Never knowingly undersolved.

Independent 7,371/Virgilius

Posted by Ali on June 1st, 2010


A typically brilliant puzzle from the master of the themed daily, cleverly using the idea of multiple word ‘see x‘ grid entries as the basis for some diocesan double definition deception. This exposed a fairly big hole in my knowledge, so I found this one pretty tricky. Lovely clueing as always though.

1 BROADER – ROAD in B(ritish) E.R
8 TOFFS – Hidden in currenT OFFShore
12 SHOE – ScHoOnEr
14 BATH AND WELLS – The first diocese – BATH (wash) + WELLS (author)
21 DOOM – MOOD rev.
22 WINCHESTER – Our 2nd see – A Winchester is a a narrow-necked bottle
26 OSCAR – Hidden in PicassO’S CAReer
27 AUTHOR – U(niverse) in A THOR
28 LINCOLN – See no. 3 – Ref. Abe!
1 BOTTLE – Double def.
2 OXFORD – See no. 4 – An Oxford is a low-heeled laced shoe
4 RUPEE – P in RUE + E(uropean)
6 ARIA – [-m]ARIA
7 KNEEHOLE – Cryptic def.
10 THEIST – T(rain) + HEIST
13 TWELVE NOON – (LOVE NO. TEN + [[po]W[er])* – A very deceptive use of PM!
16 LONDON – See no. 5, ref. Jack London (and possibly others)
17 HONOLULU – Cryptic def., ref. Hawaii as the 50th US state
19 STUCCO – CUTS rev. + CO.
20 DRY RUN – I think this is a charade of DRY (forget) + RUN (lines)
23 CRAWL – C[ar] + RAW + L
24 WASH – W(ife) + A S(econd) H(usband)

17 Responses to “Independent 7,371/Virgilius”

  1. Eileen says:

    Yet another 15dn from Virgilius – sheer brilliance! Many thanks, Virgilius, for a most enjoyable solve and Ali for the blog.

    Wonderful variety of clues [I loved ‘be accepted’ for ‘WASH’].

    Re 22ac: I’m forever getting these wrong: this time, I was sure the answer was MOOD – but I can see how I’ve been fooled again, bamboozled by the commas!

    In 20 dn, I think it’s DRY = ‘forget lines’ + RUN ‘be performed’.

  2. sidey says:

    I wouldn’t go as far as brilliant, but certainly very good.

  3. nmsindy says:

    Another very pleasing puzzle from the master, quite a lot had to included in grid answers to carry the theme.

  4. Derrick Knight says:

    I enjoyed this. The penny-drop came late. Always a good sign. I got as far as ?Cathedrals and still didn’t twig see. I, too, initially entered MOOD, which had me scratching my head over the last author, see – LONDON

  5. Kathryn's Dad says:

    Thanks, Ali, and to Virgilius for a most enjoyable hour early this morning before setting off to earn a crust. Sometimes with themed puzzles (though not, to be fair, with Virgilius as a rule) my complaint is that the gateway clues are too tough to get – for me anyway – which leaves you high and dry for the rest of the puzzle. But with this one, WASH and AUTHOR were pretty straightforward, which got me BATH AND WELLS, and away you go with the theme uncovered when OXFORD and LINCOLN are solved.

    Frustratingly, I couldn’t get LONDON, which is silly really because by then you could see the sees, so to speak.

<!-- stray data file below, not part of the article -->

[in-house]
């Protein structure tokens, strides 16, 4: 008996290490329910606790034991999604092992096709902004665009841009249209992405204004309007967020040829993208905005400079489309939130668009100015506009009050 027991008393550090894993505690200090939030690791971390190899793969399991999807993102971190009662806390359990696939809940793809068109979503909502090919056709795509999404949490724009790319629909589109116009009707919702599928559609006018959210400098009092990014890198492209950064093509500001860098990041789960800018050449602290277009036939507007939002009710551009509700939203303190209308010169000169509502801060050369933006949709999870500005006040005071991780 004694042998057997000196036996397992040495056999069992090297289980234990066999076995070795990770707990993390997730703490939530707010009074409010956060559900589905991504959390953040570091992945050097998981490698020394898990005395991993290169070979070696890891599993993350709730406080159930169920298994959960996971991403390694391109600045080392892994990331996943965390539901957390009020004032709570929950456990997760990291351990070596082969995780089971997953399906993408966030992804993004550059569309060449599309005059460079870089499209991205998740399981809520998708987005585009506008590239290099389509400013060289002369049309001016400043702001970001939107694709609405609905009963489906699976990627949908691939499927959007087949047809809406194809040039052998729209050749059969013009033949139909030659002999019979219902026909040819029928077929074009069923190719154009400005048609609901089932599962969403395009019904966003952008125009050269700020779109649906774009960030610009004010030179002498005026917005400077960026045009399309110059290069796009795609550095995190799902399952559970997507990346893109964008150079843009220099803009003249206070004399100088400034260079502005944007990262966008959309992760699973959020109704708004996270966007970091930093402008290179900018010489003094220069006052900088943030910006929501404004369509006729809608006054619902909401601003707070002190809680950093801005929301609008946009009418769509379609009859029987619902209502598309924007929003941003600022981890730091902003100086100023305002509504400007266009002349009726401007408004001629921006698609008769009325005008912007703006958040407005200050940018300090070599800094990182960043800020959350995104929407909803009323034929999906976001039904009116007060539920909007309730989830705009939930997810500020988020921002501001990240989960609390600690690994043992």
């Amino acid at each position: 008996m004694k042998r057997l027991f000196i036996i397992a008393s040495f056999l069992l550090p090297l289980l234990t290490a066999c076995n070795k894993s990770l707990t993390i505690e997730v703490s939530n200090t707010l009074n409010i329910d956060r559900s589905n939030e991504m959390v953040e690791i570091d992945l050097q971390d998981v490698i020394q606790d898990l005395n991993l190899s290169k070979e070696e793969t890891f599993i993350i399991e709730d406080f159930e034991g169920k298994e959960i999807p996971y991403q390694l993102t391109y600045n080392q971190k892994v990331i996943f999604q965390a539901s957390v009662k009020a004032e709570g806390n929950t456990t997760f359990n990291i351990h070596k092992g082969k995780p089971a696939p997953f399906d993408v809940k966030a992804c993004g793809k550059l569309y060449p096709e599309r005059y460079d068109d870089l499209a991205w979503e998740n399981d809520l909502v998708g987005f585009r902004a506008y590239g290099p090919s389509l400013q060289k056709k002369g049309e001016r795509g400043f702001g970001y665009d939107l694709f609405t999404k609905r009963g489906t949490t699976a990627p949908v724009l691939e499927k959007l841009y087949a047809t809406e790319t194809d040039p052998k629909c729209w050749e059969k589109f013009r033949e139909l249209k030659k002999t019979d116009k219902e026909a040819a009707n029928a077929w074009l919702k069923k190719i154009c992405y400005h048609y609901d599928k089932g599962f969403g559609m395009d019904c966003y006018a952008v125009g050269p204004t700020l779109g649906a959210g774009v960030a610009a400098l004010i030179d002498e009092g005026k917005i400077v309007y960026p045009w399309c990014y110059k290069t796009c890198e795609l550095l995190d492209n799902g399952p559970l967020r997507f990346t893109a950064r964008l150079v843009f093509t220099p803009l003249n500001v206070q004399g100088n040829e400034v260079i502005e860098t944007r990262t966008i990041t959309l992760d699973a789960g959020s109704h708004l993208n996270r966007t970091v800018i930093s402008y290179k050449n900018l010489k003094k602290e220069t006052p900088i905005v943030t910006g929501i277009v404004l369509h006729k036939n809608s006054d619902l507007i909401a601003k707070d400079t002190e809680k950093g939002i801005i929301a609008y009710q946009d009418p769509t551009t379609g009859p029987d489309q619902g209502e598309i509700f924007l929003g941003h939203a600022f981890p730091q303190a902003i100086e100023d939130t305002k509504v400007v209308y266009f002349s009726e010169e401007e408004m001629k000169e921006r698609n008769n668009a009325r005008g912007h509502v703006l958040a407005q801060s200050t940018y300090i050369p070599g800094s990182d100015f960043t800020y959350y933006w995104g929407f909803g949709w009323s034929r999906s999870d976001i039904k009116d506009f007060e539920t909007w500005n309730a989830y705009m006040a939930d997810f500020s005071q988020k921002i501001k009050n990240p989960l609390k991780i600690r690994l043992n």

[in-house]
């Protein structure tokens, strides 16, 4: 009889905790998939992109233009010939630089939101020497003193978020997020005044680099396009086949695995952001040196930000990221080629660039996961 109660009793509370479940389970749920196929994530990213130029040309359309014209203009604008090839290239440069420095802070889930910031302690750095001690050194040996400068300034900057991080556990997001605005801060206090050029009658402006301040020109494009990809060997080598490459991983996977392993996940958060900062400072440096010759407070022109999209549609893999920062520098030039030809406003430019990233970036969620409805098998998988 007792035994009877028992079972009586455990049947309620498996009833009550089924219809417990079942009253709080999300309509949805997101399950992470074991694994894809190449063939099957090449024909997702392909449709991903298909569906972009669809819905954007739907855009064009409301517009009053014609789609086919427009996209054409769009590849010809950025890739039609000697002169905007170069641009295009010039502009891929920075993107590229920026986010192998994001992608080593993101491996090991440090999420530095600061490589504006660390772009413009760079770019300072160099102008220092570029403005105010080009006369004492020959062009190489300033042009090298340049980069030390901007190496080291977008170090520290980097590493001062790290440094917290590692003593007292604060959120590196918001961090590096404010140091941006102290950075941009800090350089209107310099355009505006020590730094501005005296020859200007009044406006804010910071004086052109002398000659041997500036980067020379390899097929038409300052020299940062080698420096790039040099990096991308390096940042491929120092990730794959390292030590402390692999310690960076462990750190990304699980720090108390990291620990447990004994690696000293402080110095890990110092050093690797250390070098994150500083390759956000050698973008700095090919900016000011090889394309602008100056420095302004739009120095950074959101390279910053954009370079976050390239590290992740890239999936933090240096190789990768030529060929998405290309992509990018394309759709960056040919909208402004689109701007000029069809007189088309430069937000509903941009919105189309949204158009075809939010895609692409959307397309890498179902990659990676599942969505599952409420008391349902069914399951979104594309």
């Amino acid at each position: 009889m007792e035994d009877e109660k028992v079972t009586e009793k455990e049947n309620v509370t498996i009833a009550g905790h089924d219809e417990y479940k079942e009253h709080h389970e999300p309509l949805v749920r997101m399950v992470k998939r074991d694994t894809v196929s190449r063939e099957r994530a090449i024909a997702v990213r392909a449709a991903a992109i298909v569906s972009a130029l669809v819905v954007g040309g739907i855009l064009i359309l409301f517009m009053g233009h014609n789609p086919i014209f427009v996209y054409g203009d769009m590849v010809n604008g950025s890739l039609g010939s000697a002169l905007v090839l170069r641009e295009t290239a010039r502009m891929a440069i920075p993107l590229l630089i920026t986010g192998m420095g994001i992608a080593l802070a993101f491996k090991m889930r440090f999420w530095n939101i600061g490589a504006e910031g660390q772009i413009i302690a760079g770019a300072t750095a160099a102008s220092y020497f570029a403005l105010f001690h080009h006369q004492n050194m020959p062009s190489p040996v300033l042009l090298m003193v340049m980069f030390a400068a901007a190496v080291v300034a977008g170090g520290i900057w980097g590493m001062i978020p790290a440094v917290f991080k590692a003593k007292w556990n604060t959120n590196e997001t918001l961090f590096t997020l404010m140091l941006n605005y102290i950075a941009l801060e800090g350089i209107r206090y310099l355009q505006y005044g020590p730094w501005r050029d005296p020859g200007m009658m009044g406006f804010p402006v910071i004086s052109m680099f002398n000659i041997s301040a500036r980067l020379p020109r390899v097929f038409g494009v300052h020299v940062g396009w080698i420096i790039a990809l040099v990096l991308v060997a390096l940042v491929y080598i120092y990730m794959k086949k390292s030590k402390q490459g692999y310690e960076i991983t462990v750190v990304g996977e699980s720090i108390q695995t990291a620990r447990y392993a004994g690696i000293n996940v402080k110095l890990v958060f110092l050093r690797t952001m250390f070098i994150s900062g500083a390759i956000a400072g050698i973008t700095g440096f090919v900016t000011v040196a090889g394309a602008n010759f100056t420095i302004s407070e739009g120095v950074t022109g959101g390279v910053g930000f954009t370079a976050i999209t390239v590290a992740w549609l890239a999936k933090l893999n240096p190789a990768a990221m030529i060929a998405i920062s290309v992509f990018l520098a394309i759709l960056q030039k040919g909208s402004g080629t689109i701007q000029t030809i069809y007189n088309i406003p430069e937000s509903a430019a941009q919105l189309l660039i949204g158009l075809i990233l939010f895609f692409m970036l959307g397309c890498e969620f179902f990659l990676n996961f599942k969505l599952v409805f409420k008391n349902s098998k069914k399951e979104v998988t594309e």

WINCHESTER gave me a flashback to A-level Chemistry days (glass was invented then, just) and I too liked the ‘be accepted’ definition of ‘wash’.

  6. Scarpia says:

    A very clever puzzle.When I first looked at it online I thought there was a fault on the website,usually if you’re directed to another clue it is for a two part answer!
    Some lovely,well concealed, anagrams – particularly liked 11 across and 13 down.
    Like Derrick @4 I thought the link was cathedrals(I didn’t see see either),which made 16 down difficult.
    Nice use of unfamiliar definitions at 21 across.

  7. flashling says:

    Carpe Diem, See’s the day indeed, I initially thought there was a production problem until it twigged. Very nice, thanks all.

  8. TRIALNERROR says:

    Having fallen into the “MOOD – DOOM” pothole, I put “MORMON” for 16D. I still think its a wittier solution.

  9. Simon Harris says:

    An entertaining stroll, but I didn’t like the ambiguity in 21ac. Was HONOLULU even cryptic?

  10. Kathryn's Dad says:

    Flashling @ no 7, that is the most rubbish joke on this thread since eimi had something about ‘for catcher’ being Italian bread a few days ago. You’re both as bad as each other. Although actually it was quite funny.

  11. BertandJoyce says:

    Enjoyable puzzle and blogs brought a smile to our night time solve.

    Puzzled by comment by TRIALNERROR @ 8. Can someone explain how ‘MORMON’ is a wittier solution or even a solution at all?

    Or perhaps it is just getting too late!

  12. Wil Ransome says:

    Wonderful as always, but I can’t see that anyone fell into the MOOD-DOOM trap — it just seems to me that it’s a faulty clue where either of two answers is equally plausible and one only knows via the checkers — not to my mind satisfactory.

  13. TRIALNERROR says:

    BertandJoyce @ 11:
    Puzzled by comment by TRIALNERROR @ 8. Can someone explain how ‘MORMON’ is a wittier solution or even a solution at all?

    Well, some bits of the Book of Mormon were supposedly written by, er, Mormon. Which would make him an author…you know?

  14. flashling says:

    @KD Sorry but I’d just read Terry Pratchett’s Carpe Jugulum which is so full of dreadful punes(sic) I couldn’t resist. I could get wurst.

  15. Moose says:

    Gave up after 3 clues

  16. Moose says:

    When there’s a reference to another clue and you haven’t worked that one out it’s another clue you can’t get! Having looked at all the answers I definitely shouldn’t have given up so easily 14a impossible for me as I didn’t get 24. Ditto for the others

  17. Nick Corney says:

    In case anyone’s still wondering why TRIALNERROR @8 made that comment, it’s pretty clear that not everyone realised immediately that ‘See’ in this puzzle also means an ecclesiastical division e.g. The See of Winchester.

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